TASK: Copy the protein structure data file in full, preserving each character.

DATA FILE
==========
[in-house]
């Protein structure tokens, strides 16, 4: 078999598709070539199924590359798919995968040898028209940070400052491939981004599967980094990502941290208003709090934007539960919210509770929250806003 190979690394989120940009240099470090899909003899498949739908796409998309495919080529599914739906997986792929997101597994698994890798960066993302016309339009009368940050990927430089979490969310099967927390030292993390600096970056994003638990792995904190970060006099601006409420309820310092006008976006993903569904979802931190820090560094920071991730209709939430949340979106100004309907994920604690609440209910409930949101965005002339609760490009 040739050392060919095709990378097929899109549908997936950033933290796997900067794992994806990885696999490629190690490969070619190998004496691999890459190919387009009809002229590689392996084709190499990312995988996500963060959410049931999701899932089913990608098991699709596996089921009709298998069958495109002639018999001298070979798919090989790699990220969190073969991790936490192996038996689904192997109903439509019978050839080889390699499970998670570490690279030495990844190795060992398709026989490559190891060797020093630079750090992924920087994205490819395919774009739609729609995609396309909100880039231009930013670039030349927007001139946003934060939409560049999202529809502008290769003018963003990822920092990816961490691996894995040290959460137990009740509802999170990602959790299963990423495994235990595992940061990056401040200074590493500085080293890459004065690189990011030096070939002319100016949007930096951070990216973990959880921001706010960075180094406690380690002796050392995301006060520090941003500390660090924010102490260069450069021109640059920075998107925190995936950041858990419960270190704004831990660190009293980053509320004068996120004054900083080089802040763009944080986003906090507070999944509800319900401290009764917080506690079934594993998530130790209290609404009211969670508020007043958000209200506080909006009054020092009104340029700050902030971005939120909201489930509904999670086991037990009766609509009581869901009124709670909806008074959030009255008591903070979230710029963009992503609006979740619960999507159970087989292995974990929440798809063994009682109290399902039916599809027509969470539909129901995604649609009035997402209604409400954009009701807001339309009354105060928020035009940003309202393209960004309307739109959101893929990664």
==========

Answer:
[in-house]
């Protein structure tokens, strides 16, 4: 078999598709070539199924590359798919995968040898028209940070400052491939981004599967980094990502941290208003709090934007539960919210509770929250806003 190979690394989120940009240099470090899909003899498949739908796409998309495919080529599914739906997986792929997101597994698994890798960066993302016309339009009368940050990927430089979490969310099967927390030292993390600096970056994003638990792995904190970060006099601006409420309820310092006008976006993903569904979802931190820090560094920071991730209709939430949340979106100004309907994920604690609440209910409930949101965005002339609760490009 040739050392060919095709990378097929899109549908997936950033933290796997900067794992994806990885696999490629190690490969070619190998004496691999890459190919387009009809002229590689392996084709190499990312995988996500963060959410049931999701899932089913990608098991699709596996089921009709298998069958495109002639018999001298070979798919090989790699990220969190073969991790936490192996038996689904192997109903439509019978050839080889390699499970998670570490690279030495990844190795060992398709026989490559190891060797020093630079750090992924920087994205490819395919774009739609729609995609396309909100880039231009930013670039030349927007001139946003934060939409560049999202529809502008290769003018963003990822920092990816961490691996894995040290959460137990009740509802999170990602959790299963990423495994235990595992940061990056401040200074590493500085080293890459004065690189990011030096070939002319100016949007930096951070990216973990959880921001706010960075180094406690380690002796050392995301006060520090941003500390660090924010102490260069450069021109640059920075998107925190995936950041858990419960270190704004831990660190009293980053509320004068996120004054900083080089802040763009944080986003906090507070999944509800319900401290009764917080506690079934594993998530130790209290609404009211969670508020007043958000209200506080909006009054020092009104340029700050902030971005939120909201489930509904999670086991037990009766609509009581869901009124709670909806008074959030009255008591903070979230710029963009992503609006979740619960999507159970087989292995974990929440798809063994009682109290399902039916599809027509969470539909129901995604649609009035997402209604409400954009009701807001339309009354105060928020035009940003309202393209960004309307739109959101893929990664």